Post Love Sculpture Edmunds concentrated on his solo career, producing others and financing his own studio where he could do what he wanted.
His solo popularity reached it's peak in the late 70s / early 80s in England during the New Wave. The New Wave was really good to him and he was really good to and shaped it in no small way.
If you accept that new wave and punk were a musical return to the original spirit of rock (rather than the roots of rock) then it is easy to accept and understand why there was a revival in 50s sounds during the New Wave and in its immediate aftermath.
Edmunds was the more traditional of the progenitors but his music kicks as it does with others coming from the same place and popular during the New Wave: The Flamin Groovies, The Stray Cats, Shakin Stevens, Albert Lee, The Kingbees, Robert Gordon, The Fabulous Thunderbirds, Tuff Darts and NRBQ.
Hell, even the Dead Kennedy's covered Elvis' "Viva Las Vegas"
Edmunds like the best of them never sounded old or old fashioned.
This record was the first Edmunds solo effort to feature all four members of the band Rockpile: Edmunds, Billy Bremner (who also wrote some tracks under the pen name Billy Murray), Nick Lowe, and Terry Williams. Rockpile acted as his backing band and he produced them on various solo albums. Oddly, due to a host of music industry missteps and manoeuvrings Rockpile only released one album as Rockpile in 1980 and that was fairly late in the piece. Their best work is on Edmunds and Nick Lowe solo albums.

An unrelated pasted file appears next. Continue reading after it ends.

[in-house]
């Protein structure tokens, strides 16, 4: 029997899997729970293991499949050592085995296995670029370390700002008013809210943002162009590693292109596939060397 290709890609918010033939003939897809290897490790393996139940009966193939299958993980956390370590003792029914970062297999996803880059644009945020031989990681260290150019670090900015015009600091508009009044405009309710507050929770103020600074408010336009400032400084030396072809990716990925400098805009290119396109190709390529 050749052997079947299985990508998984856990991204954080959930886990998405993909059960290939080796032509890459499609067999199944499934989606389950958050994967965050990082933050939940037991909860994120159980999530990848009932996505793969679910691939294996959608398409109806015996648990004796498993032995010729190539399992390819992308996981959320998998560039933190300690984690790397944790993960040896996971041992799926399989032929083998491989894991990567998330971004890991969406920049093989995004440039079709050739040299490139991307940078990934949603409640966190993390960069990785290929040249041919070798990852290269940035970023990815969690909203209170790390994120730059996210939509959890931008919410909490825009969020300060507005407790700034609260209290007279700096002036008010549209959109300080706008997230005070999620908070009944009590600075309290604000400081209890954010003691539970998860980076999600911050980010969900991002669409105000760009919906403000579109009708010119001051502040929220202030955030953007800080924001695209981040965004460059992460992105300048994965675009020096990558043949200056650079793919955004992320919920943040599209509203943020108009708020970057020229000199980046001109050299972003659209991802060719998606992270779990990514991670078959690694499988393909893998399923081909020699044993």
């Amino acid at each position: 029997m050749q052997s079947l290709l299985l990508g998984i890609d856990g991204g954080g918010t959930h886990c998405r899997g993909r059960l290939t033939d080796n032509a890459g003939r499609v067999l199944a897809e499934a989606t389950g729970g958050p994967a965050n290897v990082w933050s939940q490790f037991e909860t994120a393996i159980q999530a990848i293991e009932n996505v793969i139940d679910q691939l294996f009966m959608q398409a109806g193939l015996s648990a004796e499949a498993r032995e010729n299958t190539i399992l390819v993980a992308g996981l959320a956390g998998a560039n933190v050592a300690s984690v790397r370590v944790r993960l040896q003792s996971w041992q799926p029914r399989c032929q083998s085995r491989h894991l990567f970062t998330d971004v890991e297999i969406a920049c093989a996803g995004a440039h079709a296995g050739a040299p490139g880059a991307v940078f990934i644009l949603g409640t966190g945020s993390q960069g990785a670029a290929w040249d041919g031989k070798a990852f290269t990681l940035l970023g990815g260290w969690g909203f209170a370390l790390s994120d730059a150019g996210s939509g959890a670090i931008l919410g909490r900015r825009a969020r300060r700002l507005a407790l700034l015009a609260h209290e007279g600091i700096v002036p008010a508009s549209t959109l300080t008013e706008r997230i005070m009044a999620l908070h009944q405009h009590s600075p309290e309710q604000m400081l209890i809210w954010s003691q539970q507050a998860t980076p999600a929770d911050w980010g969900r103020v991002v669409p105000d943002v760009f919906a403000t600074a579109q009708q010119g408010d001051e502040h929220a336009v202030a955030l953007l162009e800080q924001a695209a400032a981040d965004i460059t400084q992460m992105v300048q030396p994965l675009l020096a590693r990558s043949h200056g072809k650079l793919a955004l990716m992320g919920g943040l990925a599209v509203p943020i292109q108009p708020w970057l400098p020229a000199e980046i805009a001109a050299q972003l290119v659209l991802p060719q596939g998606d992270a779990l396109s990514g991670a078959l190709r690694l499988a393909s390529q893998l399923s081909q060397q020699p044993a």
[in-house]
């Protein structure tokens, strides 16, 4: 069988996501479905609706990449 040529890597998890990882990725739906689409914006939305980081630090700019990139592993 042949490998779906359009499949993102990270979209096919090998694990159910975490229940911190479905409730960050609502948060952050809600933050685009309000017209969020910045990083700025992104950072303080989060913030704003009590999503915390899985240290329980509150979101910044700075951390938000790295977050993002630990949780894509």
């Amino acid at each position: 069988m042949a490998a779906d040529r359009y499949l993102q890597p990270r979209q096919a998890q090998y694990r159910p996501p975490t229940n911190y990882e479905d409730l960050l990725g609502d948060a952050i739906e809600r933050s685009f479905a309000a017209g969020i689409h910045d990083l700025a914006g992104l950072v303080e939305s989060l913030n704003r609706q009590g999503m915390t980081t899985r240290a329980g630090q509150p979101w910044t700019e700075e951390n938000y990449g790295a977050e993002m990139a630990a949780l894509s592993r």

And they kick.
Think the Travelling Wilburys with balls. In fact the Wilburys must have spent some time listening to these guys.
This is good time music which can be danced and is seriously infective. There are serious moments, but generally any message does no get in the way of the tune. In the style of 50s and early 60s rock the songs are about people, boys and girls and the "stuff" that happens to people in normal life when they aren't faced with cataclysmic events: love, sex, lies, work, going out and generally trying to make it from A to B.
Edmunds , picks some choice covers and being the sharp guy he is they are relatively obscure ones. It's not rocket science to say Chuck Berry has been often covered but generally its the same ten or so songs. Here Edmunds digs into the Chuck soingbook circa 1965.